Chapter 8

# Chapter 8 - Ch 8 Inferences on Mean and Variance of a...

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Ch 8 Inferences on Mean and Variance of a Distribution

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2 8.1 Confidence Interval for Variance of a Normal Population Let X 1 , …, X n be a random sample from a normal distribution with mean and variance 2 . The random variable has a 2 distribution with n-1 degrees of freedom. 2 2 2 ) 1 ( s n
Deriving a 100(1-a)% Confidence Interval 1 ] ) 1 ( ) 1 ( [ 1 ] 1 ) 1 ( 1 [ 1 ] ) 1 ( [ 2 2 1 2 2 2 2 2 2 2 1 2 2 2 2 2 2 2 2 2 2 1 s n s n P s n P s n P

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4 Confidence Interval Formula for Variance: 2 1 ], 2 [ 1 2 2 2 1 , 2 2 ) 1 ( ) 1 ( n n s n s n Confidence Interval for Standard Deviation: Find CI for variance and then take the positive square root of each limit.
5 Example: Find the 95% CI for a variance, using 15 degrees of freedom and s 2 = 10. 2 15 , 025 . 2 1 , 2 / n 2 15 , 975 . 2 1 , 2 / 1 n

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6 8.3 The Language of Hypothesis Testing A hypothesis is a statement or claim regarding a parameter of one or more populations. Hypothesis testing is a procedure, based on sample evidence and probability, used to test claims regarding a characteristic of one or more populations. The null hypothesis , denoted H 0 , is a statement to be tested. It will be a statement regarding the value of a population parameter. For this class, it will always be in the form of H 0 : parameter = some value. The alternative hypothesis, denoted H 1 or H A , is what we are trying to prove.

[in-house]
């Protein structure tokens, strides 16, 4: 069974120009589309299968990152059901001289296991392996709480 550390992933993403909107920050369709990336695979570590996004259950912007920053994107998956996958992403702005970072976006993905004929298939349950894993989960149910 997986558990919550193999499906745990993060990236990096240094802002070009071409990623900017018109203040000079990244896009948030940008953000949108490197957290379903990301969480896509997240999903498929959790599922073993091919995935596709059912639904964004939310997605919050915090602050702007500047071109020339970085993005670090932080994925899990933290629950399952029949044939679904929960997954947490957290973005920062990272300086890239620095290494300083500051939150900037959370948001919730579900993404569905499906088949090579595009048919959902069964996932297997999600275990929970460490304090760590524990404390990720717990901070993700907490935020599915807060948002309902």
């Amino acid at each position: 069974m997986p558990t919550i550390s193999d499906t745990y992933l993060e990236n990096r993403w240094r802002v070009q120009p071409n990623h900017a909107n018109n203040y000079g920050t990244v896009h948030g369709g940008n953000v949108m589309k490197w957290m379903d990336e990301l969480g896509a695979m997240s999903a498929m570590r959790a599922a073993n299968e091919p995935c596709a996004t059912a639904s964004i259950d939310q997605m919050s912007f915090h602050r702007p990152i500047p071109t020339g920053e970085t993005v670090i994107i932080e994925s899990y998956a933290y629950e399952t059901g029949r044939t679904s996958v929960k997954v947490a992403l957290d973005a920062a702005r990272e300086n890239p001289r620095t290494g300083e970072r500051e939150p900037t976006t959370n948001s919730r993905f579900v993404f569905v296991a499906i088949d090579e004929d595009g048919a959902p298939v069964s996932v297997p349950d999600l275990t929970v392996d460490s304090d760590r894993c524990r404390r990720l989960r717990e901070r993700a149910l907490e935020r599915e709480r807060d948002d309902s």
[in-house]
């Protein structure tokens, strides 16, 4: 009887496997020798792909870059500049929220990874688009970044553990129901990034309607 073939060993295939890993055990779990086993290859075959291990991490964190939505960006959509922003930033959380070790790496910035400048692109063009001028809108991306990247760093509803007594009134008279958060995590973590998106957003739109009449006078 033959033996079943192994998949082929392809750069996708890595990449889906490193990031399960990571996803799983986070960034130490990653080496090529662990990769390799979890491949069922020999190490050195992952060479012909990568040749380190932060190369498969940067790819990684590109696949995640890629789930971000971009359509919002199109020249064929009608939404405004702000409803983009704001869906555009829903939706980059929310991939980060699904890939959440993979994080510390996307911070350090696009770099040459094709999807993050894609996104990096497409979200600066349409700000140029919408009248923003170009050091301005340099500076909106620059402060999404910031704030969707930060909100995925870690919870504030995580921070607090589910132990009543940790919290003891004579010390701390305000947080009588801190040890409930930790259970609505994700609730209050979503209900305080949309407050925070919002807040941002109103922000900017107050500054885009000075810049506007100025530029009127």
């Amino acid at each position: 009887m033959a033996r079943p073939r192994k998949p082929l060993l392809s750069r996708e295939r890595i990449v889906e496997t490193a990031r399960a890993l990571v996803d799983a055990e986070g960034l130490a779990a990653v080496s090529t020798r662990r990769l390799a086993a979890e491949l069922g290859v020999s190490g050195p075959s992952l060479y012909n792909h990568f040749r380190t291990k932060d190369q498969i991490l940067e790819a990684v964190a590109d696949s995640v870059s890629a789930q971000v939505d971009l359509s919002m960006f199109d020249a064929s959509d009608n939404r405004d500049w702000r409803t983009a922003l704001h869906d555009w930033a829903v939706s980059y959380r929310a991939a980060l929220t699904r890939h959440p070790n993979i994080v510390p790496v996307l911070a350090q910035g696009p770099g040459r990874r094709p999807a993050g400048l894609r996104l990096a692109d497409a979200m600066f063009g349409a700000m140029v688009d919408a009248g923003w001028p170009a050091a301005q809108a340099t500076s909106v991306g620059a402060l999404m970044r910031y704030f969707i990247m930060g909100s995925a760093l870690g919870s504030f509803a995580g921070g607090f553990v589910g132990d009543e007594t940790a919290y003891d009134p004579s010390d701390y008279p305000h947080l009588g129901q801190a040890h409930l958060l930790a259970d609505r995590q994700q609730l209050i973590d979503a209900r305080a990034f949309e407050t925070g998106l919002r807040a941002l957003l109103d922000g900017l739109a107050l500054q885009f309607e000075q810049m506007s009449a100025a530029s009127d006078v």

7 Parametric vs Nonparametric Hypothesis Testing Parametric These methods require that the data meet a specific set of assumptions: generally that the data is from a normal distribution or that the Central Limit Theorem applies. Nonparametric – Also known as “distribution - free” methods. These do not have a requirement of normality and are appropriate for smaller sample sizes as well.

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8 There are three ways to set up the alternative hypothesis. 1. “Not equal” ( two-tailed test ) H o: parameter = some value H 1: parameter does not equal some value 2. “Less than” ( one-tailed test ) H o: parameter = some value H 1: parameter < some value 3. “Greater than” ( one-tailed test ) H o: parameter = some value H 1: parameter > some value
9 Two possible decisions and conclusions: 1) Reject the Null Hypothesis: There is enough evidence to show that the alternative hypothesis is true. Interpretation: The sample evidence refutes the

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## This note was uploaded on 01/17/2011 for the course STAT 4714 at Virginia Tech.

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Chapter 8 - Ch 8 Inferences on Mean and Variance of a...

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